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I must be completely honest.  I guess you could say I’m kind of lucky – I get to spend the majority of my day doing what I love – helping people change their lives through changing their bodies by utilizing exercise.

For over 20 years I have been involved in the health, fitness and wellness industry either as a competitive athlete or weekend warrior.  When I left my position as a psychotherapist 12 years ago to concentrate fully on making Energy F/X Fitness Consultants a leader in health, fitness and wellness through utilizing my unique R.E.S.U.L.T. systems, I worked at a local gym.  Thus people had already made the commitment to exercise and were merely looking for my guidance.  As time progressed and my clientele all showed consistent results, whether it was for weight loss, rehab from old injuries or weekend warriors looking to improve their performance, I no longer had to “cold sell” the importance of exercise or my services to new clients.  They had come because they were ready to succeed in their quest to become their best.

Then like a ton of bricks, POW! Reality smacked me right in the face.  A long time female client of mine approached me the other day and with sincere earnest asked me, “How do I get my partner to exercise?”  She went on to describe how much she cared for him and how important he was in her life.  She continued, expressing to me that while he was mildly active she was concerned that his present habits were leading to a larger stomach and she was concerned about his health.

I realize this all may seem rather silly to state.  But I have not had to convince someone of the importance of exercise in their life for a long time.  For so many years I have had the luxury of actually working with people that already knew the importance and merely needed guidance.  Or needed help with their nutrition.  It’s been a while since I had actually had to convince someone of the importance of exercise.

And so here we are.  Why exercise? 

It is of the utmost importance to first understand the evolutionary purpose of the human body.   It was made to SURVIVE!  There is a reason we outlasted the dinosaurs, and just because the ideas of fitness and beauty have changed over the years, we still genetically speaking, are much the same and built for specific purposes. 

Initially, our activities consisted of using our body to survive.  That means avoiding predators, hunting, gathering, fending off predators, running, jumping, walking long distances, pushing, pulling things and occasional conflicts with nearby tribes for hunting rights.  The reason it is SO important to understand the purpose of the human body is because it is this understanding that should dictate how we go about taking care of our bodies.


For instance, we were not made to sit for long periods of time.  A casual glance at the amount of low back pain that exists in our society is evidence of this.  We weren’t meant to sit idle in front of computers, playing video games, or trapped in the car in traffic.  Neither were we made to consume high calorie foods with decreased activity levels.  A look at the rising obesity rate in the U.S. and worldwide is evidence of this.  Societal advances have created what I call “Syndromes of Living”.  These syndromes are usually characterized by weak lower backs, weak abdominals, tight shoulders, knee pain, etc., which are all the result of technological advancements without, physiological considerations.  Simply put, life got easier and we, typically got lazier.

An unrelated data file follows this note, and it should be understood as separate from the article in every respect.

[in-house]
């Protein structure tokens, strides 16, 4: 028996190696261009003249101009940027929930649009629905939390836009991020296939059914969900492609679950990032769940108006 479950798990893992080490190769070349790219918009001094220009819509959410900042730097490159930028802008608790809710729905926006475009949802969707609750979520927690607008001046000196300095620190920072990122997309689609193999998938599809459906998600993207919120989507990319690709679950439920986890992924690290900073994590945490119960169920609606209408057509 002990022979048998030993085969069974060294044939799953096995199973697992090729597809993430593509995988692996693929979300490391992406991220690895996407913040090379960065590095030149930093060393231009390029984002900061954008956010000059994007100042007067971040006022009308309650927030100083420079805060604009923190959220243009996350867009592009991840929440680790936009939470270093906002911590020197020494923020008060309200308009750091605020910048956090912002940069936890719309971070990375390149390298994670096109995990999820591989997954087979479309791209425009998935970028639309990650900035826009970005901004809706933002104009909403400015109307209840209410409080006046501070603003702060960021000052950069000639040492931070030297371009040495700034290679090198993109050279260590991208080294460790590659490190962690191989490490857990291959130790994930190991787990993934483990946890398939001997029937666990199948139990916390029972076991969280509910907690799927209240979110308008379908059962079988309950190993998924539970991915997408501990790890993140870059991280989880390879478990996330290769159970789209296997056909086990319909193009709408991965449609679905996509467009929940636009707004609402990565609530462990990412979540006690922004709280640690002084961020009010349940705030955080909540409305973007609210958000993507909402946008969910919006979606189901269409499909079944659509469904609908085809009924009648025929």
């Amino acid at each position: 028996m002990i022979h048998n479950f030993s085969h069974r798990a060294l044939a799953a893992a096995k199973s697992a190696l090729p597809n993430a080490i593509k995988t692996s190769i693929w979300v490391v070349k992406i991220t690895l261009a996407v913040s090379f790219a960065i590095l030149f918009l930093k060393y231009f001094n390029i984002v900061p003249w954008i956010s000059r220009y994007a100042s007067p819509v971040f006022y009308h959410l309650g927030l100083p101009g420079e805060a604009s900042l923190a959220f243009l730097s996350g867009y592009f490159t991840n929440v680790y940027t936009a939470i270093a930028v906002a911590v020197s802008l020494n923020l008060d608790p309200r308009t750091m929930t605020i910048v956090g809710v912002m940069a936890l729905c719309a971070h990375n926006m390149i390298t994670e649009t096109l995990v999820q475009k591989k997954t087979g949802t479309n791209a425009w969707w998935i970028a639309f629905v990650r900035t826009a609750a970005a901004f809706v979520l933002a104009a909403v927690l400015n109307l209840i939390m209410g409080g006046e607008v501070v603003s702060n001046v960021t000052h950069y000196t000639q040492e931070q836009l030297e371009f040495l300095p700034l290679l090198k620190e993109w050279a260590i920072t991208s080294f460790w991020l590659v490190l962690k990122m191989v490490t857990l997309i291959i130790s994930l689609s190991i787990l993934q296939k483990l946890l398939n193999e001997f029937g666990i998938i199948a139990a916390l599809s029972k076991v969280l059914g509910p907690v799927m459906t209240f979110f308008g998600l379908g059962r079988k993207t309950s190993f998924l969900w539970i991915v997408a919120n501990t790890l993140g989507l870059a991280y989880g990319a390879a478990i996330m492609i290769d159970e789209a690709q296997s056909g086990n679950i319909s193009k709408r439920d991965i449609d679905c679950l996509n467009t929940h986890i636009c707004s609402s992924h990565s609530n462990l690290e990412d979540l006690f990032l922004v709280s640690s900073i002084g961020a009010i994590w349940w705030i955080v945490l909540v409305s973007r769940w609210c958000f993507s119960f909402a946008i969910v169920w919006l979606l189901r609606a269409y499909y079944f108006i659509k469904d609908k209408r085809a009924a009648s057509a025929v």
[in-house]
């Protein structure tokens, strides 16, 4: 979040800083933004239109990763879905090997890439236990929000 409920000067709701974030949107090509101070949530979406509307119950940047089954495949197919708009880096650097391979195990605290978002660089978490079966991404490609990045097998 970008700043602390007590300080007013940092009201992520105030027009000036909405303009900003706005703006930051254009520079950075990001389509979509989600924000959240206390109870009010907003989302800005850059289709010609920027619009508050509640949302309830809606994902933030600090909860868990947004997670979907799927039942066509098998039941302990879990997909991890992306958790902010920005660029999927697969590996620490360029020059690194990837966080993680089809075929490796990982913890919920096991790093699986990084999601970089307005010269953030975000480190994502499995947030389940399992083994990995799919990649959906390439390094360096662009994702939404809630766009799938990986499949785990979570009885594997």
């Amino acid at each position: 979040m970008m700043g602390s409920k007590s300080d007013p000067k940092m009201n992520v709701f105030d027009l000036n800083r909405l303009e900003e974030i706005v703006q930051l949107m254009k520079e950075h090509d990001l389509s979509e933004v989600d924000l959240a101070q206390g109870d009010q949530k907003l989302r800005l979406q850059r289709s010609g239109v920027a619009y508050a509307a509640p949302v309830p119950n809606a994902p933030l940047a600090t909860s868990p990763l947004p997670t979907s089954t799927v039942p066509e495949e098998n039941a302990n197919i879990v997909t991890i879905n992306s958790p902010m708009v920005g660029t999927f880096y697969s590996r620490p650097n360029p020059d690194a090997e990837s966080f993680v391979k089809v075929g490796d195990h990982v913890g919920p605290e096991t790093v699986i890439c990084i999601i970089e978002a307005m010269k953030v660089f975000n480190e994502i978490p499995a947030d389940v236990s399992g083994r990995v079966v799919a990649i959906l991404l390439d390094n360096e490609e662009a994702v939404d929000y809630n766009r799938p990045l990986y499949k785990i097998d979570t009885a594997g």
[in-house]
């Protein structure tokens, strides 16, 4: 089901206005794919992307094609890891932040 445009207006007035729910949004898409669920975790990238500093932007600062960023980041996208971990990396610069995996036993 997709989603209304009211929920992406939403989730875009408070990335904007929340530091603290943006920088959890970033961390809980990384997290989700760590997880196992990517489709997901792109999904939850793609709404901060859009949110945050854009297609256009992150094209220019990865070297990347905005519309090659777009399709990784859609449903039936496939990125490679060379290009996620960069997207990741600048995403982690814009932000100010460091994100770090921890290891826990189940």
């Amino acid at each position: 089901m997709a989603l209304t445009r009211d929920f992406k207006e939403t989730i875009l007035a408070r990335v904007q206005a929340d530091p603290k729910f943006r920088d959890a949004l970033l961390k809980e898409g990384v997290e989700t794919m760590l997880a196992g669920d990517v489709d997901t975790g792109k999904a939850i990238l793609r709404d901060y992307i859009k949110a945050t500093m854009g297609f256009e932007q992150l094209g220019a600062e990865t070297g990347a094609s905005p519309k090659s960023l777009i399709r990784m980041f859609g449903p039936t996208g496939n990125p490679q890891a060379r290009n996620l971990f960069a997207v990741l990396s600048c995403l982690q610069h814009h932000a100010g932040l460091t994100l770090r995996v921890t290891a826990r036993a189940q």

Ok, so enough of that.  Why exercise?

Obesity perspective

I just finished reading some articles by the RAND Corporation that examined obesity and disability.  They defined obesity as any weight that endangers health because of high body fat relative to lean body mass.  Please see below for a general guideline for measuring obesity, called the BMI (Body Mass Index):

Measuring Obesity







103 or less

104 – 140

141 – 168



114 or less

115 – 154

155 – 185



125 or less

125 – 168

169 – 202



136 or less

137 – 183

184 – 220


                                                                                                                           Rand Corp. 2007   

A careful note when utilizing this chart for reference, the BMI chart does not distinguish fat from bone and muscle mass, it can misclassify some people.

Simply put, what they found was that 1 in 5 U.S. adults are now classified as obese based on self-reported weight, and almost 1 in 3 when based on objective measures of weight.  Hence obesity is becoming a serious problem.  In fact obesity is said to affect more people than smoking, heavy drinking, or poverty in increasing one’s risk of coronary heart disease, diabetes, hypertension and strokes.

In addition, it was found that obese individuals actually spend 36% more on health care services and 77% more on medications. Not to mention that the obese have more difficulty managing the five basic activities of daily living; bathing, eating, dressing, walking across a room, and getting in or out of bed.

To make it plain, being significantly overweight not only affects your health, it affects your pocket book.

Quality of Life perspective

If we remember what the human body evolved to do, it is clear that doing the opposite is only going to cause discomfort and a decreased quality of life.  We were made to SURVIVE!  And during the most significant times of our evolution, survival meant we had to move.  Thus if you want the quality of your life to improve, you’ve got to include some type of physical activity in your daily or at least weekly schedule.  To ignore this important need is to ignore a major component of the quality of life you were meant to enjoy.